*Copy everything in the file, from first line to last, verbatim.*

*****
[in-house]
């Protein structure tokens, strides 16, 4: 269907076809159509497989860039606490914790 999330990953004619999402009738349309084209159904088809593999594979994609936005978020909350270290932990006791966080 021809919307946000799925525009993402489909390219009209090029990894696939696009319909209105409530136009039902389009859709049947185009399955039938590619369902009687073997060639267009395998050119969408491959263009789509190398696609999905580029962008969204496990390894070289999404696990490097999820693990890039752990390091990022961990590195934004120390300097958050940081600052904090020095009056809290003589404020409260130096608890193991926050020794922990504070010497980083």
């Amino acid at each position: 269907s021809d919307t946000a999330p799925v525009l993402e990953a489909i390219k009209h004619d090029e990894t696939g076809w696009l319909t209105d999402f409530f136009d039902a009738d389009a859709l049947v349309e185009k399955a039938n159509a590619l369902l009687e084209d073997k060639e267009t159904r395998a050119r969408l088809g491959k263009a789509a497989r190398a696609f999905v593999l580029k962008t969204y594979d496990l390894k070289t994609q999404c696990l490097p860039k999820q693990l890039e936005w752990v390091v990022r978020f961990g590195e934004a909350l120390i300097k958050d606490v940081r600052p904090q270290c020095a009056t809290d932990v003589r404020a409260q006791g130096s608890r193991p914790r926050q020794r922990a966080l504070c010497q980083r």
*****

[in-house]
């Protein structure tokens, strides 16, 4: 269907076809159509497989860039606490914790 999330990953004619999402009738349309084209159904088809593999594979994609936005978020909350270290932990006791966080 021809919307946000799925525009993402489909390219009209090029990894696939696009319909209105409530136009039902389009859709049947185009399955039938590619369902009687073997060639267009395998050119969408491959263009789509190398696609999905580029962008969204496990390894070289999404696990490097999820693990890039752990390091990022961990590195934004120390300097958050940081600052904090020095009056809290003589404020409260130096608890193991926050020794922990504070010497980083």
């Amino acid at each position: 269907s021809d919307t946000a999330p799925v525009l993402e990953a489909i390219k009209h004619d090029e990894t696939g076809w696009l319909t209105d999402f409530f136009d039902a009738d389009a859709l049947v349309e185009k399955a039938n159509a590619l369902l009687e084209d073997k060639e267009t159904r395998a050119r969408l088809g491959k263009a789509a497989r190398a696609f999905v593999l580029k962008t969204y594979d496990l390894k070289t994609q999404c696990l490097p860039k999820q693990l890039e936005w752990v390091v990022r978020f961990g590195e934004a909350l120390i300097k958050d606490v940081r600052p904090q270290c020095a009056t809290d932990v003589r404020a409260q006791g130096s608890r193991p914790r926050q020794r922990a966080l504070c010497q980083r």